The Perseids have arrived. They're widely recognized as the largest and most dependable meteor display of the year, and NASA has already spied several early fireballs – but activity is expected to really ramp up in the days ahead. Here's our handy guide to meteor-watching.
The Perseid visibility is expected to peak in the (very) early morning hours of Monday, August 12 and Tuesday, August 13th. This year's display will share the sky with a waxing crescent Moon, so visibility, while not perfect, should still be pretty great. Here's everything you need to know to spot as many meteors as possible.
Avoid light like the plague
Mike Brown, the man who killed Pluto, likes to say that the Moon is his nemesis, because it washes out his view of the celestial bodies in the night sky. And while you may not agree with Pluto's demotion, you'd be wise to take Brown's experience to heart; when you're looking for meteors, the Moon is your enemy — even when that Moon is a waxing crescent.
But city lights, street lights, house lights, flashlights, any lights can be just as bad. You've already got the Moon and your surroundings giving off tons of it, so don't blow it by checking your indiglo watch out of habit and for god's sake don't look at your phone.
If you're in the country, go find a big open field. If you're in the city, get out if you can. If you can't get out, try to find a high point.
Taking all these things into account can make a world of difference when it comes to visibility. The images featured here help illustrate the effect that light pollution can have on your stargazing experience. The bottom photo was taken in Orem, Utah, a major metropolitan area with around 400,000 people. The top photo was taken in Leamington, a rural Utah town, about 75 miles southwest of Orem, with a population of just 217 people. The difference is staggering. Give it a little forethought, and you can vastly improve your experience; the Clear Sky Chart website has a great list of optimal viewing locations organized by state, so go check it out.
Once you're all settled in, give yourself at least 20 minutes for your eyes to fully adapt to the dark. How do you know if your eyes have adapted? A good rule of thumb says if you can see all the stars in the Little Dipper (you should count 7) you'll see plenty of meteors. If you can't spot all 7 it's not a big deal, that's just under optimal conditions.
Know when and where to look
The best hours for catching the Perseids will fall between midnight and dawn on the mornings of August 12th and 13th, but there's a good chance you'll be able to spot fireballs the nights of August 9–10th and 10th–11th, as well.
You can also use NASA's Fluxtimator to help you calculate the best time to be looking skyward. The Fluxtimator even takes your viewing location (i.e. whether you're observing from the city or the countryside) and the brightness of the Moon into account – just be sure to adjust date and location information accordingly.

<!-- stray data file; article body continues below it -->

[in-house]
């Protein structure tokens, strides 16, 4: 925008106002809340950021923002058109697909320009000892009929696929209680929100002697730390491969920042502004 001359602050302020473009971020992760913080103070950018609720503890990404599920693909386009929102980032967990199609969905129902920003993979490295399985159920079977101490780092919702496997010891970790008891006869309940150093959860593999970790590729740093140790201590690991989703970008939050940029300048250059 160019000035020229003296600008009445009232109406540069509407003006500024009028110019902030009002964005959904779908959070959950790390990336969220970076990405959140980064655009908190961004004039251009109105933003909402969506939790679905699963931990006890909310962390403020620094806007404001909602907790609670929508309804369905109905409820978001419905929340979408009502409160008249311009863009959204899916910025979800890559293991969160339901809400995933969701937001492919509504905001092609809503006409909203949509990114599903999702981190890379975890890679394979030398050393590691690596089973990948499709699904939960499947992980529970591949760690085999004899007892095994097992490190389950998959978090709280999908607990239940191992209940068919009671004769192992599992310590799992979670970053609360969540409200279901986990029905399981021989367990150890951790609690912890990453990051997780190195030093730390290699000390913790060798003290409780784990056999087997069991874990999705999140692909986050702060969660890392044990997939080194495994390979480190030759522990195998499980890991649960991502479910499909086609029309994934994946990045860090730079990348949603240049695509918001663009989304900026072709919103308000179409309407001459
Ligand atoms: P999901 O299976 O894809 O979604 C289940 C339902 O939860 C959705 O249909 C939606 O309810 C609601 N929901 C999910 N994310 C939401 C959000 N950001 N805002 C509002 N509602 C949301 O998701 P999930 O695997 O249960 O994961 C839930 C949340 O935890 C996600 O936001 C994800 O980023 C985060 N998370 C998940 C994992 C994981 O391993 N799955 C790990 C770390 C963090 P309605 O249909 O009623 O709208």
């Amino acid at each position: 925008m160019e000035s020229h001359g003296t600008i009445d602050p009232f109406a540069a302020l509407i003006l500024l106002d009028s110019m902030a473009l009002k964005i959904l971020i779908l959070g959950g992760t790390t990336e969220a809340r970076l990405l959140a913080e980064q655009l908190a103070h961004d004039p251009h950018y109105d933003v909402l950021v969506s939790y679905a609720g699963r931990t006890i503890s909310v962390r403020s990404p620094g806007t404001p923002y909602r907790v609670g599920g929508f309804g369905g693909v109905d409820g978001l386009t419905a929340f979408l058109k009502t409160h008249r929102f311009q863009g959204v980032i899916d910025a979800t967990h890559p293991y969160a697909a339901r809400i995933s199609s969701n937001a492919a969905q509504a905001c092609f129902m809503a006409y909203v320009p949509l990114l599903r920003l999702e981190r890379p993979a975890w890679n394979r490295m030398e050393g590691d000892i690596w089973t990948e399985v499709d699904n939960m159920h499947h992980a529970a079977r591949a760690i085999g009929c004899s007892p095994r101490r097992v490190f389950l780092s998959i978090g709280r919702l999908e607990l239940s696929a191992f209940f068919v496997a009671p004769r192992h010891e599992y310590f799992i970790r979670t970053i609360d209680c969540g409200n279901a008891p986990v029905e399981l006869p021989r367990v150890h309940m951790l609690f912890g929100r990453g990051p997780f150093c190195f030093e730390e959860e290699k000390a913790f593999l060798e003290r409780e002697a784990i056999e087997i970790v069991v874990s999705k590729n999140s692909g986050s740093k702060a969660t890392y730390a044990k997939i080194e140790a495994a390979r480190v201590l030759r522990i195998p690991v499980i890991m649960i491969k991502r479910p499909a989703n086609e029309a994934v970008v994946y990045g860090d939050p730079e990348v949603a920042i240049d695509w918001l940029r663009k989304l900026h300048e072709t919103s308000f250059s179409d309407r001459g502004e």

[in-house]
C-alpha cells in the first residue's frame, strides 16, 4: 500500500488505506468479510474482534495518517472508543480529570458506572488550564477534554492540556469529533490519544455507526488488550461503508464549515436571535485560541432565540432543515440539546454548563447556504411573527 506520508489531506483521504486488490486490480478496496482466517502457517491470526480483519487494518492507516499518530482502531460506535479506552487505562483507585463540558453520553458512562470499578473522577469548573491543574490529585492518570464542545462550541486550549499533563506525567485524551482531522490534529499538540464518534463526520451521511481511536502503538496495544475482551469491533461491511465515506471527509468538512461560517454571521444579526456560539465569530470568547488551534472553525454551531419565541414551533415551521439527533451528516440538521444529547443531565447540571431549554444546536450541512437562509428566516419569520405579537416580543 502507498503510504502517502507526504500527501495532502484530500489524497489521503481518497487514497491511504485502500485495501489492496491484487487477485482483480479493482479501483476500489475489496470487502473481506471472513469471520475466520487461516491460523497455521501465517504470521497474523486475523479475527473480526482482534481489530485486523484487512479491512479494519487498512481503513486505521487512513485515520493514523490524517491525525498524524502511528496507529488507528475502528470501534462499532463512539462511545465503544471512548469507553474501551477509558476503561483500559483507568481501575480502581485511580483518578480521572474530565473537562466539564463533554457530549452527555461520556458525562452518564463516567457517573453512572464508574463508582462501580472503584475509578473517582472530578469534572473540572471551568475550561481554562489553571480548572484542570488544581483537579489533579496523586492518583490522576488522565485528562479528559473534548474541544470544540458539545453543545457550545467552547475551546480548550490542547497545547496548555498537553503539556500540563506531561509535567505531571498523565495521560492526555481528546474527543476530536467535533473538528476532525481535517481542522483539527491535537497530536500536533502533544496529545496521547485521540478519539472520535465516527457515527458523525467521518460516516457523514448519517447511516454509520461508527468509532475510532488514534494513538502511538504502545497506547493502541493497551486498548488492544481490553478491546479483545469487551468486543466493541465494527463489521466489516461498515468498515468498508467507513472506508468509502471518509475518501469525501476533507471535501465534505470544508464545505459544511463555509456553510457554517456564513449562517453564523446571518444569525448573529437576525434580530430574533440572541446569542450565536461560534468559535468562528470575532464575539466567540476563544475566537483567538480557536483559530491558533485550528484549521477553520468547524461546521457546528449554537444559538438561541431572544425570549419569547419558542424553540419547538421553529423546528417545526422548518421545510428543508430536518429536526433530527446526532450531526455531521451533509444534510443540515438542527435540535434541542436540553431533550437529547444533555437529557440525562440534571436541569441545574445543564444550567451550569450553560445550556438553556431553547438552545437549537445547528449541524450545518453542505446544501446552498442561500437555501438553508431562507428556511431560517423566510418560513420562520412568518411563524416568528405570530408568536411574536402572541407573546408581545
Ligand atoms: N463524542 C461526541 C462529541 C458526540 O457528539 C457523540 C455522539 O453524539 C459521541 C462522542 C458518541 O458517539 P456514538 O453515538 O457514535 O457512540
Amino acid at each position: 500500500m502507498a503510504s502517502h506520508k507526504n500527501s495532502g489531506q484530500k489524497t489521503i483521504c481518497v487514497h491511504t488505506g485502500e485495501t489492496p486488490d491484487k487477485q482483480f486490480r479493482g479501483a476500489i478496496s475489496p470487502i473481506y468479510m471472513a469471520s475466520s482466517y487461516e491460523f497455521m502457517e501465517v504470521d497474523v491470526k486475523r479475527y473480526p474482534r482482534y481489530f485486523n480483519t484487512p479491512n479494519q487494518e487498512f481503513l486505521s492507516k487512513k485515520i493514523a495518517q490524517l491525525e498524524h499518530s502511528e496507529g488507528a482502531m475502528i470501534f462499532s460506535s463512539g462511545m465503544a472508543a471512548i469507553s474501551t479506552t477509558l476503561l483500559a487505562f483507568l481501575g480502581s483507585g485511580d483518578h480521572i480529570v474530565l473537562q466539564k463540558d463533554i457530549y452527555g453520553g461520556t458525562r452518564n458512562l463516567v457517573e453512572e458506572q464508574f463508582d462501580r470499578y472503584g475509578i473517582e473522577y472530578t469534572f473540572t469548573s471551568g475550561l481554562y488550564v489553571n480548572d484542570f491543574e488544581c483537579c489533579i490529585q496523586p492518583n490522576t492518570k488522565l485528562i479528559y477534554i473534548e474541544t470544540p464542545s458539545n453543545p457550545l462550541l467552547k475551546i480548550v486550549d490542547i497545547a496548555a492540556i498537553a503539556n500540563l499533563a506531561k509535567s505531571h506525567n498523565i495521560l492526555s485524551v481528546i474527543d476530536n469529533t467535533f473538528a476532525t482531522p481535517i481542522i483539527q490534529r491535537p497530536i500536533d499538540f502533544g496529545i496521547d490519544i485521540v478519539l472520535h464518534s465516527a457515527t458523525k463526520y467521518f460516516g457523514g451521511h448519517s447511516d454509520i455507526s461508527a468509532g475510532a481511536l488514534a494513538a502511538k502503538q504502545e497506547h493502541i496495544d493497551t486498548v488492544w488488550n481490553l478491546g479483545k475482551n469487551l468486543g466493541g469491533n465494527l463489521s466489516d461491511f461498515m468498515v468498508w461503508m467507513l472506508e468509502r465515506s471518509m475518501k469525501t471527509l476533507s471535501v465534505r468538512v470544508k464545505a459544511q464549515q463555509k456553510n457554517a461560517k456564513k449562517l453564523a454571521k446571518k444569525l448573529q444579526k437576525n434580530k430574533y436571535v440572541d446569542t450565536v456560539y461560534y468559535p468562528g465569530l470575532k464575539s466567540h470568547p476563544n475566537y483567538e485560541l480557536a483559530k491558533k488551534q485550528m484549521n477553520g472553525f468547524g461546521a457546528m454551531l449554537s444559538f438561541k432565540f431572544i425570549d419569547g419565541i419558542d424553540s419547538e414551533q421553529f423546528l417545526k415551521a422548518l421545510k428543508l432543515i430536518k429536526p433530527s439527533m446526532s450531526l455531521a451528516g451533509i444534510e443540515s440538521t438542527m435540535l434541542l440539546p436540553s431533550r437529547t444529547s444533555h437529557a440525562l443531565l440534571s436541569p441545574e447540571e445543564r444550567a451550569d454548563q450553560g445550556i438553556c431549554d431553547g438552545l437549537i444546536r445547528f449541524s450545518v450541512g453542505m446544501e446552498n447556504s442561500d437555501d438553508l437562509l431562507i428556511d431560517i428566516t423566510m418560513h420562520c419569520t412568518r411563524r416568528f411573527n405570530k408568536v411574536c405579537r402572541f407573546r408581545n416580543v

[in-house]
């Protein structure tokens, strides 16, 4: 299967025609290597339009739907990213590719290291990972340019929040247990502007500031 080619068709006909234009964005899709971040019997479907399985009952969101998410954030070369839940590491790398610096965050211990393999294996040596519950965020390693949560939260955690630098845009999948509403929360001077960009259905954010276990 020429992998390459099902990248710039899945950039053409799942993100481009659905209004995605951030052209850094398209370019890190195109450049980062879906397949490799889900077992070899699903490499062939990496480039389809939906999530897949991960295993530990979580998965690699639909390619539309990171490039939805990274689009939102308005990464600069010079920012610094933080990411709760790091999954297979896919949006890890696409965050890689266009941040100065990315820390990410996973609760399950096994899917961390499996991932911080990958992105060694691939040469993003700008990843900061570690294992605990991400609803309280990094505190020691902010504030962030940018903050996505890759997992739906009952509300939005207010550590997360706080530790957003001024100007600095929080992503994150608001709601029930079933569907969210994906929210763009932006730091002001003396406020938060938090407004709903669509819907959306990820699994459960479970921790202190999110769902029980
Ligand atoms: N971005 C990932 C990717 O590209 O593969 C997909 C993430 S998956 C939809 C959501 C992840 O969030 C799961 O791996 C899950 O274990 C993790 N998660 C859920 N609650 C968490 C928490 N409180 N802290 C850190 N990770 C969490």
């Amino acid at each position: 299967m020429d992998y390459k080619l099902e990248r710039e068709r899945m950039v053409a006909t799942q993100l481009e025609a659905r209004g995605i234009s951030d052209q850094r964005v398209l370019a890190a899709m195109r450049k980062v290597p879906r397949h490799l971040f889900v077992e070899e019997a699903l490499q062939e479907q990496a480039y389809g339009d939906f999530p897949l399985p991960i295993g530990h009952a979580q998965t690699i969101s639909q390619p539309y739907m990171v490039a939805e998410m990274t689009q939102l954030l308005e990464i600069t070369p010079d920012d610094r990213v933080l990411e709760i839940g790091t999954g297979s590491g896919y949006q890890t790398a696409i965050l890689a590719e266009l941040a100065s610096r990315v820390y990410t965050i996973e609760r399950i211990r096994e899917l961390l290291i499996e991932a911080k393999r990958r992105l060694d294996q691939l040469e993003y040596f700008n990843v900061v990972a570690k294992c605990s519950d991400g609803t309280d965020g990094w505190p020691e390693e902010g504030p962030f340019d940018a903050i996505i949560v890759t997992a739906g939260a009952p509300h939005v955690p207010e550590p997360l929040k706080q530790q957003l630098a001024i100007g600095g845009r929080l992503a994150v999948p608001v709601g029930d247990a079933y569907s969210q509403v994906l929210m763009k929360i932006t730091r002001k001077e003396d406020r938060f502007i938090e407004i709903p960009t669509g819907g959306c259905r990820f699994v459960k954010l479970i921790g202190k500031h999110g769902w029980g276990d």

As for where to look, that depends on who you ask. Some people will tell you to look towards the radiant, where the shooting stars will appear to emanate from (for the Perseids, this is near the constellation Perseus), but bear in mind that meteors' trails tend to be shorter the closer they are to the radiant. Your best bet is to probably just look straight up, or to face away from the moon, keeping in mind that meteors can appear anywhere in the sky.
If you'd like to join local experts, try looking for your neighborhood astronomy club, and find out whether they'll be setting up a telescope you can peek through with friends. And if there's no local club, you can always join NASA's live, online chat about the shower.
Bring the right stuff
Bring a reclining lawn chair, a blanket, some pillows, a coat in case it gets chilly — whatever you need to get comfortable and still keep your eyes on the sky. Don't try to stand. Standing and looking up may seem like a decent enough idea, but eventually your neck will get tired, and the second you take your eyes off the sky is invariably when the brightest meteors of the night will go blazing by — it's like a code that all meteors live by.
You shouldn't really need a telescope or binoculars, because you'll want to keep your eyes on as much of the night sky as possible. Bring something to snack on, but nothing you have to look at to eat. And finally, bring some good company, so you have somebody to "ooh" and "ahh" with while stargazing on this beautiful summer night.
Image credits: Top image shows a Perseid meteor from 2010's shower tearing across the night sky over the VLT// via ESO; Image of radiant via NASA
A version of this post originally appeared in August 2012